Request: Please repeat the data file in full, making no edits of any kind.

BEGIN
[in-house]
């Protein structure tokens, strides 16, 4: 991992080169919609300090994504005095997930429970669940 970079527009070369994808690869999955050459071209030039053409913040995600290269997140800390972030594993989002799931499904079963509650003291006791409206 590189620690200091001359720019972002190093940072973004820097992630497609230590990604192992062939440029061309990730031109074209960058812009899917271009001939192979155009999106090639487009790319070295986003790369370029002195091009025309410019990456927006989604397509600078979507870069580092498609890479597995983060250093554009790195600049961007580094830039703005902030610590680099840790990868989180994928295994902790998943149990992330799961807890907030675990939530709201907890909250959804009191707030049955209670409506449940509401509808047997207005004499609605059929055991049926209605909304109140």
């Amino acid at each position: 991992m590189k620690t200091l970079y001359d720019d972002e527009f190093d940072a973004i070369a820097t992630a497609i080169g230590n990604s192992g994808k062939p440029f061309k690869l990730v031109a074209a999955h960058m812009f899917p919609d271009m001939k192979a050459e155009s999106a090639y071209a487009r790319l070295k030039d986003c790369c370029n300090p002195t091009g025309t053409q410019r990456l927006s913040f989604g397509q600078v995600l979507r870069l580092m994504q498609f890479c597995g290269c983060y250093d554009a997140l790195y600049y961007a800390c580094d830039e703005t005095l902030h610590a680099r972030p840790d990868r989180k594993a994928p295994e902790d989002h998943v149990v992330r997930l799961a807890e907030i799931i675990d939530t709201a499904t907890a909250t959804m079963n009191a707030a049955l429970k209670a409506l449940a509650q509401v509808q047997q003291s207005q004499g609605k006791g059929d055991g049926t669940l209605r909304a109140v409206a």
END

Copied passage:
[in-house]
């Protein structure tokens, strides 16, 4: 991992080169919609300090994504005095997930429970669940 970079527009070369994808690869999955050459071209030039053409913040995600290269997140800390972030594993989002799931499904079963509650003291006791409206 590189620690200091001359720019972002190093940072973004820097992630497609230590990604192992062939440029061309990730031109074209960058812009899917271009001939192979155009999106090639487009790319070295986003790369370029002195091009025309410019990456927006989604397509600078979507870069580092498609890479597995983060250093554009790195600049961007580094830039703005902030610590680099840790990868989180994928295994902790998943149990992330799961807890907030675990939530709201907890909250959804009191707030049955209670409506449940509401509808047997207005004499609605059929055991049926209605909304109140």
């Amino acid at each position: 991992m590189k620690t200091l970079y001359d720019d972002e527009f190093d940072a973004i070369a820097t992630a497609i080169g230590n990604s192992g994808k062939p440029f061309k690869l990730v031109a074209a999955h960058m812009f899917p919609d271009m001939k192979a050459e155009s999106a090639y071209a487009r790319l070295k030039d986003c790369c370029n300090p002195t091009g025309t053409q410019r990456l927006s913040f989604g397509q600078v995600l979507r870069l580092m994504q498609f890479c597995g290269c983060y250093d554009a997140l790195y600049y961007a800390c580094d830039e703005t005095l902030h610590a680099r972030p840790d990868r989180k594993a994928p295994e902790d989002h998943v149990v992330r997930l799961a807890e907030i799931i675990d939530t709201a499904t907890a909250t959804m079963n009191a707030a049955l429970k209670a409506l449940a509650q509401v509808q047997q003291s207005q004499g609605k006791g059929d055991g049926t669940l209605r909304a109140v409206a």